The State of the World's Children 1998: Focus on Nutrition

Home | UNICEF in Action | Highlights | Information Resources | Donations, Greeting Cards & Gifts | Press Centre | Voices of Youth | About UNICEF

The right to good nutrition

However far-reaching the benefits of nutrition may be, ensuring good nutrition is a matter of international law, articulated in variously specific language in international declarations and human rights instruments dating back to the adoption of the Declaration of the Rights of the Child in 1924 (Panel 4).

Under the 1979 Convention on the Elimination of All Forms of Discrimination against Women, for example, States parties must ensure that women receive full and equal access to health care, including adequate nutrition during pregnancy and lactation. And the 1990 World Summit for Children, with a Plan of Action that recognized the devastating effects of malnutrition on women and their children, set specific nutritional goals for children and women, including access to adequate food during pregnancy and lactation; the promotion, protection and support of breastfeeding and com plementary feeding practices; growth monitoring with appropriate follow-up actions; and nutritional surveillance.

But the right to nutrition receives its fullest and most ringing expression in the 1989 Convention on the Rights of the Child, whose 191 ratifications as of late 1997 make it the most universally embraced human rights instrument in history.

Under the Convention, which commits States parties to realize the full spectrum of children's political, civil, social, economic and cultural rights, virtually every government in the world recognizes the right of all children to the highest attainable standard of health, to facilities for the treatment of illness and for the rehabilitation of health -- specifically including the right to good nutrition and its three vital components: food, health and care.

Under the Convention's pre-eminent guiding principle, good child nutrition is a right because it is in the "best interests of the child."

Article 24 of the Convention specifies that States parties must take "appropriate measures" to reduce infant and child mortality, and to combat disease and malnutrition through the use of readily available technology and through the provision of adequate, nutritious foods and safe drinking water.

The world is obligated to ease child malnutrition on the basis of international law, scientific knowledge, practical experience and basic morality.

The ravages caused by malnutrition on individuals, families and societies are preventable. The measures needed to reduce and end it are becoming increasingly well understood. And the gains for humanity from doing so -- in greater creativity, energy, productivity, well-being and happiness -- are immeasurable.

Why time is of the essence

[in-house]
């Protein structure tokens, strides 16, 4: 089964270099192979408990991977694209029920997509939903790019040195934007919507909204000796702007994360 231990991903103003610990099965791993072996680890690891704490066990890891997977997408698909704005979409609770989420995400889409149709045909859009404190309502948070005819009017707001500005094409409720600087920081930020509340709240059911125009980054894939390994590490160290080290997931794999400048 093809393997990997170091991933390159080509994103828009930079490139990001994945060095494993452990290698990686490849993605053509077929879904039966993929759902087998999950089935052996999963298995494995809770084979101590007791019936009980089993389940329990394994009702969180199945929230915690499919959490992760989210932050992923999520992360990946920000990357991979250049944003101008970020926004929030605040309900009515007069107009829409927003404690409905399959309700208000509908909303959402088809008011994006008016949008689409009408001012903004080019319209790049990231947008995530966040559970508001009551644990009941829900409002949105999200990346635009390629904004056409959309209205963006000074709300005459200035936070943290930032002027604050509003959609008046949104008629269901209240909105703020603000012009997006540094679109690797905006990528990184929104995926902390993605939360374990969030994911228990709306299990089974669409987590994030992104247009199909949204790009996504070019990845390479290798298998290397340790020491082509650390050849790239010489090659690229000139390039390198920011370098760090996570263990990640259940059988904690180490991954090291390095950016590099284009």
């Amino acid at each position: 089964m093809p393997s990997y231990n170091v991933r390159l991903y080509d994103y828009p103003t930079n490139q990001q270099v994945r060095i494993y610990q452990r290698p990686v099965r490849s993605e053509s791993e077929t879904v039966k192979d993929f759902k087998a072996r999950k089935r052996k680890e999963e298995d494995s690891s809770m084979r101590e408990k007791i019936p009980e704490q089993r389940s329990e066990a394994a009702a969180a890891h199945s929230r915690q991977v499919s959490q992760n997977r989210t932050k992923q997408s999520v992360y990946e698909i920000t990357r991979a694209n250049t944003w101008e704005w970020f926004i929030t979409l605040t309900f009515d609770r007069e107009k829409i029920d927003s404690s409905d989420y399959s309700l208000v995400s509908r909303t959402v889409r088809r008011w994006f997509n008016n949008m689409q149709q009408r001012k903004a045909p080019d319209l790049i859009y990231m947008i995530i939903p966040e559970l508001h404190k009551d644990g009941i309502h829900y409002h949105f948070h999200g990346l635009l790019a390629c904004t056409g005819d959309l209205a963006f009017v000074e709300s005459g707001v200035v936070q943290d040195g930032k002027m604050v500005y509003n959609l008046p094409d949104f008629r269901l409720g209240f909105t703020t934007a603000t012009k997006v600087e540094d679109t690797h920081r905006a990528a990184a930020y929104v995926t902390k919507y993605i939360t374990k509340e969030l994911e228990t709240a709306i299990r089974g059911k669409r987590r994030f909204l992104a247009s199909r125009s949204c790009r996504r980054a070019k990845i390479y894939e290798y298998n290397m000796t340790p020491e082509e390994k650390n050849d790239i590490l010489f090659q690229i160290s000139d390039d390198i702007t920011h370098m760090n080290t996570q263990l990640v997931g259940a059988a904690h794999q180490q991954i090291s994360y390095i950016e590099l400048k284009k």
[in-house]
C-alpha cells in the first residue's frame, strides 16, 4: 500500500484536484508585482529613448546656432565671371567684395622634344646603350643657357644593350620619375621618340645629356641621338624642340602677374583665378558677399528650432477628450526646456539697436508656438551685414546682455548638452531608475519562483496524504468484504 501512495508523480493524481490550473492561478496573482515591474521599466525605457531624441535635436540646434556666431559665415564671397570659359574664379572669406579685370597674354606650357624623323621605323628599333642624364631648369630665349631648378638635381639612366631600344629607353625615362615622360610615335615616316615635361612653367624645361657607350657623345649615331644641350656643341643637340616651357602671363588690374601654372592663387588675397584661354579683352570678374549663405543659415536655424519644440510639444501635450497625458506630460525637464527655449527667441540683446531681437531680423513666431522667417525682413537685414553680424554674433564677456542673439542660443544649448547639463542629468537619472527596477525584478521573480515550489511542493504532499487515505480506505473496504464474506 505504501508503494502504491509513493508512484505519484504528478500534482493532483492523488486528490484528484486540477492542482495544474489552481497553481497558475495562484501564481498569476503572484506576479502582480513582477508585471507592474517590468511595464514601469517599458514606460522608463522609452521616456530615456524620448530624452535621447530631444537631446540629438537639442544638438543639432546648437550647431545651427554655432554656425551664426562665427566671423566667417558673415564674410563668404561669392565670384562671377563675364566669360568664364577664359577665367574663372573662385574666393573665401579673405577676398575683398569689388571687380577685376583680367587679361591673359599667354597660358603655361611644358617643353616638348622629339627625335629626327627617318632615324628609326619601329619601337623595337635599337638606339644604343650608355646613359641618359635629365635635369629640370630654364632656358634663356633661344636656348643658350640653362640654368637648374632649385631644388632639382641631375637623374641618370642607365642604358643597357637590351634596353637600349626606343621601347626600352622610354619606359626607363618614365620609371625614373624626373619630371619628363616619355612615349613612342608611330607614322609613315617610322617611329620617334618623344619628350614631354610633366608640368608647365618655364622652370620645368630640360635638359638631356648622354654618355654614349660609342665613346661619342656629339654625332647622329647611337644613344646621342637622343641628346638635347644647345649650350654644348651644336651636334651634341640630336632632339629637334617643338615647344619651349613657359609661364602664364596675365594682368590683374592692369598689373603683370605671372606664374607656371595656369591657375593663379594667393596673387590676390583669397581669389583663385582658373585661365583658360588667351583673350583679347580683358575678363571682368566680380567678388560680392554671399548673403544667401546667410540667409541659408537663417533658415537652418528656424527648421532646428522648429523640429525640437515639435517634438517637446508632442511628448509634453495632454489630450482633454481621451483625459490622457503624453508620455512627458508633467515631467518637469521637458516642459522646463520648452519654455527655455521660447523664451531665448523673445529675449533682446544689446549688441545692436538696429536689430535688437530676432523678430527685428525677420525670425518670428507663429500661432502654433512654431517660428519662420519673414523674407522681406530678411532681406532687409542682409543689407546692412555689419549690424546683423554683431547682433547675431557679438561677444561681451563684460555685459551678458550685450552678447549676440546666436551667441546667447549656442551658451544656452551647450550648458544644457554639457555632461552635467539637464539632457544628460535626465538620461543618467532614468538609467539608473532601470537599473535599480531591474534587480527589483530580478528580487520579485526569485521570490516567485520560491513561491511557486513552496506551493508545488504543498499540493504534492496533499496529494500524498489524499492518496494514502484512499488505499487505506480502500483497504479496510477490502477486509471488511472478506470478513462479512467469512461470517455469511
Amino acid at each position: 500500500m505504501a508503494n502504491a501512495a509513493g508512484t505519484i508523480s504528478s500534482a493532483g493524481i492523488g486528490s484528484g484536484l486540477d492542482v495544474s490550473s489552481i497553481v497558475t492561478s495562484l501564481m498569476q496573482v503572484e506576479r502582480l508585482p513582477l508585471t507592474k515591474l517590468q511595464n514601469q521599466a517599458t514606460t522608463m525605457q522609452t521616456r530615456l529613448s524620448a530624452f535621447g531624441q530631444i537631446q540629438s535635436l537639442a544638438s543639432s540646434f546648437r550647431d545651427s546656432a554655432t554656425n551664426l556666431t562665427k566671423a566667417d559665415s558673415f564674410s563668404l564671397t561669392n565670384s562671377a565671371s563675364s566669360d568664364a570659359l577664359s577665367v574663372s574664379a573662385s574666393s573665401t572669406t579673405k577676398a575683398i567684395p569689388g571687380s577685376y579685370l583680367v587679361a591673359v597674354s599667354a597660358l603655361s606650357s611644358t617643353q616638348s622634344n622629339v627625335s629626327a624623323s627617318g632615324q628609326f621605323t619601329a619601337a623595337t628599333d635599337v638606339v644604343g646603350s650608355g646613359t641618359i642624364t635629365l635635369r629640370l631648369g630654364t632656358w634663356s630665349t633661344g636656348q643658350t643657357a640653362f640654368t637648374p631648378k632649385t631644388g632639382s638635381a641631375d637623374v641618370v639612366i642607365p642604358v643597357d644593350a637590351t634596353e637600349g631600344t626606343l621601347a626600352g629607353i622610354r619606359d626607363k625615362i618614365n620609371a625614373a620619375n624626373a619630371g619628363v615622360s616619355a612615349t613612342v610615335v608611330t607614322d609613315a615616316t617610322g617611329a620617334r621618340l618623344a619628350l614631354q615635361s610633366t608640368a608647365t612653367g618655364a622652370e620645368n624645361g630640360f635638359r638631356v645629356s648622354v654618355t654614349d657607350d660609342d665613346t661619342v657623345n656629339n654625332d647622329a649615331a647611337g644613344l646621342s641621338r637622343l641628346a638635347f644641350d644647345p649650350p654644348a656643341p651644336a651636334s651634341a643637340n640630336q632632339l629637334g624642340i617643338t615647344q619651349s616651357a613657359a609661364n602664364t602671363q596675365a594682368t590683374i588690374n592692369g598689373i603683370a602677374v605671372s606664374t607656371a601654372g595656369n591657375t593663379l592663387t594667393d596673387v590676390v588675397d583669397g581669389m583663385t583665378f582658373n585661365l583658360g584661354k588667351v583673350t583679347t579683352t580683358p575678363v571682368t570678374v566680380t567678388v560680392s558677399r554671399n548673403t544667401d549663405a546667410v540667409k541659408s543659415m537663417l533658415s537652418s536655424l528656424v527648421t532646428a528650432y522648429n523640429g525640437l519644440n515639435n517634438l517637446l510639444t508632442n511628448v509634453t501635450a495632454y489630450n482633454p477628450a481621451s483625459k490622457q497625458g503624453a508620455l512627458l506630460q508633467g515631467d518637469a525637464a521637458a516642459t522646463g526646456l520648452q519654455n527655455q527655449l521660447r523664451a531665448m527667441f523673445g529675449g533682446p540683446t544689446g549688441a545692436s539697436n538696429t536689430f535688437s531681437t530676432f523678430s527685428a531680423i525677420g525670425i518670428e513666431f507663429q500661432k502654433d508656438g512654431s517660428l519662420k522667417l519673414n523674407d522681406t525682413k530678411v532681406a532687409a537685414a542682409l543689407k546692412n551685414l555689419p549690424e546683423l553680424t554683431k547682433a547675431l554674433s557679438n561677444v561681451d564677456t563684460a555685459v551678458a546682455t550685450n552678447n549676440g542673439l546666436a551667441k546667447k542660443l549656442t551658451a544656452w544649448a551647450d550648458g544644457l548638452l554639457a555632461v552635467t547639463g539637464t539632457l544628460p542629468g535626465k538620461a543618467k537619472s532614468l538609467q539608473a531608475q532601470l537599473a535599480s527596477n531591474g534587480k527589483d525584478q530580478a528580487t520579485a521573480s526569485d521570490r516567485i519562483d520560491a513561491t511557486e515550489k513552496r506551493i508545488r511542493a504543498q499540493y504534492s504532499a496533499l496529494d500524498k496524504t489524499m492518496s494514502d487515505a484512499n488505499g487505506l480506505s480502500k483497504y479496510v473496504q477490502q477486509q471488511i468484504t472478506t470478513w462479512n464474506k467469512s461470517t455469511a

A child's organs and tissues, blood, brain and bones are formed, and intellectual and physical potential is shaped, during the period from concep tion through age three.

Since human development proceeds particularly rapidly for the first 18 months of life, the nutritional status of pregnant and lactating mothers and young children is of paramount importance for a child's later physical, mental and social development. It is not an exaggeration to say that the evolution of society as a whole hinges on the nutrition of mothers and children during this crucial period of their lives.

The healthy newborn who develops from a single cell -- roughly the size of the period at the end of this sentence -- will have some 2 billion cells and weigh an average of 3,250 grams.18 Under optimal conditions, the infant will double its birthweight in the first four months of life; by its third birthday, a healthy child will be four and a half times as heavy.

Brain cells proliferate at the rate of 250,000 a minute, beginning in the third week of gestation.19 By the time of birth, a child will have 100 billion neurons, linked by synapses, the complex nerve junctions that begin forming in the 13th week of gestation.20

Proliferating most rapidly after birth, in large part because of the stimulation and care a child receives, millions upon millions of these junctions will be forged by the time a healthy child reaches the age of two and a half. Physical, mental and cognitive development depend on these communication links between neurons. Without them, messages would dead-end, muscles would not flex, and the complex processes of thought and learning would not be possible.


Growth during the foetal stage depends on how well nourished a woman was before pregnancy, as well as how much weight she gains while she is pregnant. Gains in weight are essential for the development of new maternal and foetal tissues, and for maternal body maintenance and energy.